September: Sabr, Services and Support

aminaThis September I have been introducing myself and making contact with support services for women in Glasgow, to research and look at who can engage in the work once that takes more shape.

On the 9th of September I met with Say Women who are  “A voluntary organisation which offers safe, supported accommodation and related services for young women, aged 16-25 years, who are survivors of childhood sexual abuse, rape or sexual assault and who are homeless or threatened with homelessness.”

I learned about the Judith Herman model of recovery which I examined further afterwards and want to learn more about and I also discovered through them that there is a Trauma Team working in Glasgow, operating within different fields of trauma including sexual assault and rape. This is an NHS service which includes an art therapist so I’m interested in that having worked previously with Marion Liebmann and seeing what a force art therapy can be.

Say Women felt like a hugely comforting environment, with considerate spaces and artwork on the walls. One in particular, the silhouette of a woman divided into two sections, top and bottom. The vacant silhouette was saturated in words, negative words above and positive words below. It was explained to me that the positive words provided the foundations and thus held up/elevated the other negative part of the same self. We chatted about that work and how to preserve it and I watched a really compelling short film young women had made about their experiences, self directed, acted and edited to highlight their vulnerability.

On the same day I met with Glasgow Women’s Aid and had a very detailed conversation around how an artist might integrate with their established practice of supporting women. We also had a really fascinating conversation about fashion, based on the fact that all of us in the meeting had a great love for individuality and self expression through garments. Someone mentioned a particular brand of green hear gel from the 80s and I had a sudden overwhelming smell/texture memory. It was a very Glaswegian dialogue encompassing Flip, the Briggait, The Warehouse and other iconic fashion hotspots that don’t exist anymore. Its interesting to discuss visual identity in the context of supporting women because often that’s an aspect of a woman’s life that becomes subject to control in an abusive relationship.

In the same week, I attended an awareness event run by Amina, to highlight violence against women from a Muslim and human rights perspective. Amina “aim to inspire Muslim women to fulfil their true potential.We empower women to participate fully in all aspects of society, without fear of discrimination or inequality.” This was a really dynamic gathering with lots of debate. There is a clear issue for religious women specifically in how to protect themselves from abuse and violence whilst remaining within the tenets of the Islamic faith. Speakers included Shaykh Abdul Aziz, an Islamic scholar and Ghazala Hakeem who had endured horrifying domestic abuse and now speaks in public to other women about her route out. What became clear was the discrepancy between being traditionally advised to turn to your faith community, via the mosque or the Imam, to seek support regarding an abusive partner… and the realities of what that could mean. One women asked, what is the relevance of the mosque to a woman who’s abusive husband isn’t religious, if he won’t listen? I learnt a new Islamic word, SABR. It translates as endurance and patience and in the past, women have been told by the Imam or their families that a wife should observe SABR and accept their lot. Shaykh Abdul Aziz promotes understanding of the word in a way that asserts steadfastness in the face of abuse in terms of resisting it and pro actively making change by challenging violence and refusing to accept it. They also discussed forced marriage and genital mutilation, Police Scotland were represented to assert that involvement in Forced Marriage is a criminal offence, Scotland could already issue Forced marriage Protection Orders and are the first in the UK to be able to prosecute if the order is breached. What is clear is that BME women are particularly vulnerable to abuse for a myriad of reasons including language issues, no knowledge of support available, precarious immigration status, social isolation and the fact that they  can be culturally subject to harmful practices like FGM and forced marriage, so this is a significant event to have attended.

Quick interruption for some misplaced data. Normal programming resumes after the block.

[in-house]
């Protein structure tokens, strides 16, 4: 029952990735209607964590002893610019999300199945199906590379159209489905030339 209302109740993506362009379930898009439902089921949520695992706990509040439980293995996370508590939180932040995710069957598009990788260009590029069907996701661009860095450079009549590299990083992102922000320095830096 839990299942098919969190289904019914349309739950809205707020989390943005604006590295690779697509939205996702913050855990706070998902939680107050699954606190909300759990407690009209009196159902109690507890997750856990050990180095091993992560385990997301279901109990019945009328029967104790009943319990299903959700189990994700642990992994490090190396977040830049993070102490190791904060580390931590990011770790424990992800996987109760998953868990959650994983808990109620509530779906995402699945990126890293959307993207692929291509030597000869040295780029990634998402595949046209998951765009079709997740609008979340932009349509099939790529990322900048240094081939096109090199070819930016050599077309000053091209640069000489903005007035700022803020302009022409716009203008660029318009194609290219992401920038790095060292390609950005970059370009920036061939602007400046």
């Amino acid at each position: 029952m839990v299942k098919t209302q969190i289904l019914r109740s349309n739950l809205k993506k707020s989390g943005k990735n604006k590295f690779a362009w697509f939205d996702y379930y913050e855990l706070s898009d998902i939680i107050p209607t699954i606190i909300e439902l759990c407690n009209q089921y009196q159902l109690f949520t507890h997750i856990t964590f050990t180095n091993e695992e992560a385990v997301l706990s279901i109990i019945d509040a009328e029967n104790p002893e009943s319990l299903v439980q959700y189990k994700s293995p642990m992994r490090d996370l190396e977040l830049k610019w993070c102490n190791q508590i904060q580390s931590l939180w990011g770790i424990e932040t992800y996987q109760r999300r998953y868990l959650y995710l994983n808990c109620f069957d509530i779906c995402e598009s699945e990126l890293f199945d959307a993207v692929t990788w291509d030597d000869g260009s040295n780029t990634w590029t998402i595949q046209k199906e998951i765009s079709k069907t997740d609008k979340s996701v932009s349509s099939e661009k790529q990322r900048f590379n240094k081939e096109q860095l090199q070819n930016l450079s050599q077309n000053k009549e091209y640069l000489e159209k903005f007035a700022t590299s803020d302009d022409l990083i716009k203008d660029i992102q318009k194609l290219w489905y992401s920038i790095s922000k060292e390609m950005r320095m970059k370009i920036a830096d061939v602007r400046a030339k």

I am now in the process of devising some form of visual flyer including posters which can be distributed to women through the services in order to facilitate their greater understanding of the aims of the residency.

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